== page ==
By unanimous vote, the Ocean View Town Council this week approved spending $4,429 to hire the University of Delaware’s Center for Applied Demography (CAD) and Survey Research to assist with redistricting in the town, in association with the 2020 Census.

According to information on the State of Delaware website at, redistricting is a federally and state-mandated process “by which states redraw their legislative district boundaries using the most recent decennial data from the U.S. Census Bureau.”

“There are numerous criteria each district must meet, including containing a relatively similar population size and meeting guidelines concerning contiguity, compactness, maintaining a majority-minority population and following natural boundaries.

“Legislative districts should all have roughly the same number of residents. Yet as the population grows and shifts throughout the state year after year, some communities gain a significant number of residents, while others see a decrease, making it necessary to redraw legislative districts. The U.S. Census Bureau conducts a thorough count of all residents every 10 years, and that data is used to craft new legislative districts that have approximately equal numbers of residents and thus that Americans are equally and fairly represented.”

Town Manager Carol Houck, at the Tuesday, Jan 11, town council meeting, told the town council that funding to hire the CAD is available from a consulting-service line item in the Town’s budget for the 2022 fiscal year.

She told the council that having an outside entity manage the map would be beneficial. The CAD would deliver a 2022 Town of Ocean View councilmanic district map, created by using three layers of information that allow experts at the CAD to create the map and assist the council “in following through with charter requirements.” Work could begin Feb. 1 and be completed by Aug. 31.

She also recommended forming a working committee to assist CAD staff, noting that it has been recommended that committee members include Houck, the town clerk, finance director and former councilman Bill Olsen. She said she hoped to add another person familiar with town history, and Councilman Frank Twardzik volunteered.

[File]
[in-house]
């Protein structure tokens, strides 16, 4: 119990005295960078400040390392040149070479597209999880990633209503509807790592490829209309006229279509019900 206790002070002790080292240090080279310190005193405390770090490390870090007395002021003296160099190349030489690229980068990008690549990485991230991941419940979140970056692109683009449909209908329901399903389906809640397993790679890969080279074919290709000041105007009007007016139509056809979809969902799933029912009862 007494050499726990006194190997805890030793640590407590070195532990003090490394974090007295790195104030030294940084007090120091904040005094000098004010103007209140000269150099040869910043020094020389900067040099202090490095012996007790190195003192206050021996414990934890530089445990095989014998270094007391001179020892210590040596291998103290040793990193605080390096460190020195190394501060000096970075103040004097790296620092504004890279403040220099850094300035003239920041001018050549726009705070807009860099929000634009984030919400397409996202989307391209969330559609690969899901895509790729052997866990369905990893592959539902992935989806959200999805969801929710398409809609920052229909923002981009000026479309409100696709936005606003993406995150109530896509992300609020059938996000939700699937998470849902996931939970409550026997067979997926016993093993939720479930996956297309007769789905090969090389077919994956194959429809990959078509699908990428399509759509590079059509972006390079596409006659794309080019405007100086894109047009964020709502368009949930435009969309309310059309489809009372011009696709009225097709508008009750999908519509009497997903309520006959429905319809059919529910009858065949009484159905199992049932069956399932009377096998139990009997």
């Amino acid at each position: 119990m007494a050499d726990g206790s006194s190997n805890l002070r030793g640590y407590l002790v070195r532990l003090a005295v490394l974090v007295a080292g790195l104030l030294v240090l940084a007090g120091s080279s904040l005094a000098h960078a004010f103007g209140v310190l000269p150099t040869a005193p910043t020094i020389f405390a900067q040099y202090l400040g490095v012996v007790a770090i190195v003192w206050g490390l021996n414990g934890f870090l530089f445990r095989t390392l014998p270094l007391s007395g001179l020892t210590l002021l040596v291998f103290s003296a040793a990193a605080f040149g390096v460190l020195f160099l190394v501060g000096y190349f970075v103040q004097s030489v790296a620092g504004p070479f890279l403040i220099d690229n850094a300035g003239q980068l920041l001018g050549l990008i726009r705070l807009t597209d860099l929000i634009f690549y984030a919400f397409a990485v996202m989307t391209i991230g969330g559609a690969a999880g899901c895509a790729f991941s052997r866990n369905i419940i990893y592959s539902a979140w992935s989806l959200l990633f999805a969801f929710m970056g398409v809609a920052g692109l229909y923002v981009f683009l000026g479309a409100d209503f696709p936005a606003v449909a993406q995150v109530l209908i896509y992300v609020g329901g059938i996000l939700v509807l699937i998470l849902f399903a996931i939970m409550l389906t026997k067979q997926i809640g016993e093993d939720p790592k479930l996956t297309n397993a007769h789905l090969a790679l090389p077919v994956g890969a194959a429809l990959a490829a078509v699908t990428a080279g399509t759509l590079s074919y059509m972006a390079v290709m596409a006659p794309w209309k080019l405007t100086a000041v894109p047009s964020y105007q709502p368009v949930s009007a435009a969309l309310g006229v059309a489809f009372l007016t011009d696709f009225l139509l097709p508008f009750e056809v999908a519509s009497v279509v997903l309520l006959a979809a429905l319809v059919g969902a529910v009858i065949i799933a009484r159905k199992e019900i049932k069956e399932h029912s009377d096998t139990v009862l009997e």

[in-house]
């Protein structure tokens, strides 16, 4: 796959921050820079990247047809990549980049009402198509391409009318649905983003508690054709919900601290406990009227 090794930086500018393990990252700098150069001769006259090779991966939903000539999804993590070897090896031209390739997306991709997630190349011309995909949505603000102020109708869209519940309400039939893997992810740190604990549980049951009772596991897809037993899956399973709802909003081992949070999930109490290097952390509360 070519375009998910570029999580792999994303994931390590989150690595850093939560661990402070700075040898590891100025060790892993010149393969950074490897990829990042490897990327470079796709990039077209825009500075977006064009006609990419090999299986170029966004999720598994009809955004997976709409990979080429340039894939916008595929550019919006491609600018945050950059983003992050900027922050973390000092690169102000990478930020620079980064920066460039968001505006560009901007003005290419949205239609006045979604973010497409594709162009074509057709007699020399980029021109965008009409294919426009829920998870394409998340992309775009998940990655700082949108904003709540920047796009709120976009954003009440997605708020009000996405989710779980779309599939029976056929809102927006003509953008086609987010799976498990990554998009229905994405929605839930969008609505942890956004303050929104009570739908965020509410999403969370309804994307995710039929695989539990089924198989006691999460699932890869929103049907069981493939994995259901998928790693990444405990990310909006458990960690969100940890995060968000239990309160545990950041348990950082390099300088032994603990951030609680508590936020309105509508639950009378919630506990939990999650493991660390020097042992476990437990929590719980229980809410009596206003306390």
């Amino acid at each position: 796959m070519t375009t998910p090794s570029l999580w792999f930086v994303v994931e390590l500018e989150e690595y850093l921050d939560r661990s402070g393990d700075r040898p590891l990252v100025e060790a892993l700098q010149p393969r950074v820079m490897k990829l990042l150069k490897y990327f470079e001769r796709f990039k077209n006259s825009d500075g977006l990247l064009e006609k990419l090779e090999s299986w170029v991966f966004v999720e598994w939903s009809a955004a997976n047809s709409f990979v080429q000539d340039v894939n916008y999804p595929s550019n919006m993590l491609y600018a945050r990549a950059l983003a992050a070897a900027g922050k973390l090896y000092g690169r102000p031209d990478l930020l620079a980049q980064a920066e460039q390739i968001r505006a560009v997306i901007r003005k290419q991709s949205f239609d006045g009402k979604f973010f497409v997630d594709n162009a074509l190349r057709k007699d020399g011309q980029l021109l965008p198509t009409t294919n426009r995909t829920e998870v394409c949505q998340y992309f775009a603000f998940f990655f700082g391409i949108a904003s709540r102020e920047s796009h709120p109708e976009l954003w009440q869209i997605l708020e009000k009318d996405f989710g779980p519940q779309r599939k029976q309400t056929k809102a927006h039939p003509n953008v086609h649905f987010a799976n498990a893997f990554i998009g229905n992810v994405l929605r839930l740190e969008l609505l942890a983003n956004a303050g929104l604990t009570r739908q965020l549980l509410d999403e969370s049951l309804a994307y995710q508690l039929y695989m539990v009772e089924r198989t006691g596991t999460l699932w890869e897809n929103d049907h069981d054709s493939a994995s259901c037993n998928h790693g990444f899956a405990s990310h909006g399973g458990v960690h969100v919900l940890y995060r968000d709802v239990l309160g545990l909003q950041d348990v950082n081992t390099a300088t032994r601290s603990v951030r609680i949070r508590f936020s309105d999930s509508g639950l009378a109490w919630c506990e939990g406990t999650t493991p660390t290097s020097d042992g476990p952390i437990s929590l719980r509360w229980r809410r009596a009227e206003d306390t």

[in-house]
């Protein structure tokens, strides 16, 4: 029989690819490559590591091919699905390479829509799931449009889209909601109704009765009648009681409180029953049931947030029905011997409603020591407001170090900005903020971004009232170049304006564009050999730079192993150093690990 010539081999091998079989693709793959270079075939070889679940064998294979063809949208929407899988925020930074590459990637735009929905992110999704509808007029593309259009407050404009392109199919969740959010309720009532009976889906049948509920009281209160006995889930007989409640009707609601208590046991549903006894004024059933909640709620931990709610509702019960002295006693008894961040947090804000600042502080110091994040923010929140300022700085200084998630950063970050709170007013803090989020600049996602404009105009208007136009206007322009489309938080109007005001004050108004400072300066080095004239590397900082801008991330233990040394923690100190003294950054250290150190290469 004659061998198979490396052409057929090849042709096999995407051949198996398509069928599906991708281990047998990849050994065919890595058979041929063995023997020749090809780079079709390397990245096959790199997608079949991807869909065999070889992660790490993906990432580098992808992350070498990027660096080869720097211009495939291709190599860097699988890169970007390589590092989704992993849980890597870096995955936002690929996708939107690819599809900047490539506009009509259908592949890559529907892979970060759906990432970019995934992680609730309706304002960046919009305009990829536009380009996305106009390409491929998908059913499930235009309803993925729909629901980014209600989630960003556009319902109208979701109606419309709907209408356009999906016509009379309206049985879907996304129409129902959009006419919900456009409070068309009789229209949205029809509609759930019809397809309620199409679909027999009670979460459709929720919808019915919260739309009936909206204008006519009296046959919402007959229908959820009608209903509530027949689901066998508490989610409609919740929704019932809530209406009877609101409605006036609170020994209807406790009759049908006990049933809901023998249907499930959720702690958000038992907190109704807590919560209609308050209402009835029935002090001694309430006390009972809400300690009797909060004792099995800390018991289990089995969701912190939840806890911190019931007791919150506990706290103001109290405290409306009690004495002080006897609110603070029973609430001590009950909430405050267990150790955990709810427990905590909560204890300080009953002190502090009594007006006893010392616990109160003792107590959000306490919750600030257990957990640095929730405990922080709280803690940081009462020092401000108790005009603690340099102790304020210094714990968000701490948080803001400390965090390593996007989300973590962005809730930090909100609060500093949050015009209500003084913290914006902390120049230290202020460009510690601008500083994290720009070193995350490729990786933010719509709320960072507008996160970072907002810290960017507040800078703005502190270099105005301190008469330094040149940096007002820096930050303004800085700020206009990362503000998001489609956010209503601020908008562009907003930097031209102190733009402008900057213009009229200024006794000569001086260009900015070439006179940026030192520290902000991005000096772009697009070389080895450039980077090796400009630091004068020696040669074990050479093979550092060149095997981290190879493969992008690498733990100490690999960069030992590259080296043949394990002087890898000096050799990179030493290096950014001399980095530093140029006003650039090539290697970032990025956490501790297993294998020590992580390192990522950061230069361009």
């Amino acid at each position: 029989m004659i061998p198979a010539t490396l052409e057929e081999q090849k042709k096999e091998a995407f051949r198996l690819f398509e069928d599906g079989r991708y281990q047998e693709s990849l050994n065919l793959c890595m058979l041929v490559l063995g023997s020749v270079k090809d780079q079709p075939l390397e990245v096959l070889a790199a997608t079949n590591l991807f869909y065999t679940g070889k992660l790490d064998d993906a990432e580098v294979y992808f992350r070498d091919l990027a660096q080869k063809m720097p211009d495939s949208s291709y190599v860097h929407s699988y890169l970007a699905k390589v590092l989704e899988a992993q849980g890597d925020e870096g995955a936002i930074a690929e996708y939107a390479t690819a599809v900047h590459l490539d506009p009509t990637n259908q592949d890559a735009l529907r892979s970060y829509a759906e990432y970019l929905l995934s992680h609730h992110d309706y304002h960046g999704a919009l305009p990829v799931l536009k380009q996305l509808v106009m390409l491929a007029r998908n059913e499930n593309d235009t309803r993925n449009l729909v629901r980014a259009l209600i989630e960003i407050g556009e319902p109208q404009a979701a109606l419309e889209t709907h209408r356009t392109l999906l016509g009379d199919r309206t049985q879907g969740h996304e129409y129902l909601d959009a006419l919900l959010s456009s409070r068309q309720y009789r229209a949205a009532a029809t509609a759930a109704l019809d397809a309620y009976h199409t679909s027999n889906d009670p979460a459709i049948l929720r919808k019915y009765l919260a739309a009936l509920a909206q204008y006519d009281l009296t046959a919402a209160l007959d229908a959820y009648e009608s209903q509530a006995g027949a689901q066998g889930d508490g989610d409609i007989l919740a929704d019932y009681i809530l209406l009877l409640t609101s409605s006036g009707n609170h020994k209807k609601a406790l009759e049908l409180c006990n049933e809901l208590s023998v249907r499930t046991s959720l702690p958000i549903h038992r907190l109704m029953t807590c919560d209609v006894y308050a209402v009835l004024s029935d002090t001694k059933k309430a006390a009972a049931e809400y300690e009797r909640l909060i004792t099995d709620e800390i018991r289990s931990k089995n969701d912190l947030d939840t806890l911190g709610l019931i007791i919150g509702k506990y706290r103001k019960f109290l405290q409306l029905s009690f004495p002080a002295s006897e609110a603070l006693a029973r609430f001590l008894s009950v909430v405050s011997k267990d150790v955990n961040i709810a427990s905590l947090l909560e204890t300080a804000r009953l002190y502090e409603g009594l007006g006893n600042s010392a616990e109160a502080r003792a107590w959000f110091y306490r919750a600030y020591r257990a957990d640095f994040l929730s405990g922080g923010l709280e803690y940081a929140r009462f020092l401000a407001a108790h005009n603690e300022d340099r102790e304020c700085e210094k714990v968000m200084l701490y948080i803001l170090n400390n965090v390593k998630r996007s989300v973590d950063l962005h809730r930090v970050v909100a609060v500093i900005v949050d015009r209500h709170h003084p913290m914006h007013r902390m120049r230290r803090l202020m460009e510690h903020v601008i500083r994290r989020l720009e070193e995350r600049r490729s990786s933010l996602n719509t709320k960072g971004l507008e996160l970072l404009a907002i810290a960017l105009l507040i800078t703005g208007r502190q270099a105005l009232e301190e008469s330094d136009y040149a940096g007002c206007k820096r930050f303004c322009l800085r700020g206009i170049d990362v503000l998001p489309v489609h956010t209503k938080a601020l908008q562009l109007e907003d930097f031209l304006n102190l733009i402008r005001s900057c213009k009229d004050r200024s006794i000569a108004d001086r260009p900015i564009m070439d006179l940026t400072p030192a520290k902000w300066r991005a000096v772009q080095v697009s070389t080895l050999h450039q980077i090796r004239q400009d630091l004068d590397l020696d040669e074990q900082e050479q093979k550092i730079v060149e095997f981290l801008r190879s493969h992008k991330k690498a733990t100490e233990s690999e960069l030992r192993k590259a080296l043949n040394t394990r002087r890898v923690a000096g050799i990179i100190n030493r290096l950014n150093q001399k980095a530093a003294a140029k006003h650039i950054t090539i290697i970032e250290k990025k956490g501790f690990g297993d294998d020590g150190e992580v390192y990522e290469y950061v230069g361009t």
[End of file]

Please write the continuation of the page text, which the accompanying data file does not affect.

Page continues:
Town Solicitor Dennis Schrader said information provided by the CAD will be demographic and statistical and that council members will likely see some general population shifts.

“After my first look at it and at the districts, I don’t know if there will be dramatic changes, but there will be some changes recommended by the Center,” Schrader said.

The committee will not have the final say, he said. Once boundaries have been established, he said he will draft an ordinance that will go to the council for adoption, and there will be public hearings for public comment on the proposed districts that have been drawn. The council will then adopt an ordinance establishing the districts.

Town council to continue meeting at 7 p.m.

Following a discussion at the Tuesday, Dec. 7, town council meeting about changing the time of meetings from 7 p.m. to 3 p.m., and receiving some public comment, it was decided to not make a change at this time.

“I don’t think there’s any rush to try to do this right now. I think more input would be a good thing to do,” Mayor John Reddington said at the Jan. 11 council meeting.

Councilman Tom Maly agreed and said that, even after more input is received, any change should be done on a trial basis.

Houck said there was “confusion and a Facebook flurry of misinformation shared because people were interpreting the newspaper article differently,” referring to a recent article in the Coastal Point. She said the article was “a misinterpretation, so a misread of what took place” and that discussion at this week’s meeting “clearly indicates they had not made a decision last month.”

The Coastal Point article stated, correctly, that the council had agreed to meet at 3 p.m. on a trial basis, beginning in February, to see if anyone objected, then to reevaluate in June. The article also stated that Reddington had said most people who attend meetings are retired and able to come earlier in the day, but Maly had said he was concerned that those who work would miss meetings. Reddington had said meetings are recorded and available at any time on YouTube, so those who wanted to see proceedings could watch them even if they couldn’t attend.

At this week’s meeting, Houck reviewed for the council responses she received about the proposed time change, including that an earlier meeting would be better for those who prefer driving in daylight, instead of after dark. She received a message from the Town of South Bethany stating that that town had successfully changed their council meeting time from 7 p.m. on Fridays to 10 a.m. on Fridays.

Houck said Bethany-Fenwick Area Chamber of Commerce Executive Director Lauren Weaver had also contacted her office and said she would like to have the day of the council meeting reconsidered, because it conflicts with both Sussex County Council’s and Millville Town Council’s meetings.

Another resident opposed changing the time because those who work would not be able to attend.

Houck said she “feels we are at a loss to make a good decision because we didn’t get the feedback we expected” and suggested keeping the meetings at 7 p.m. “until we can determine a better way to survey the residents.”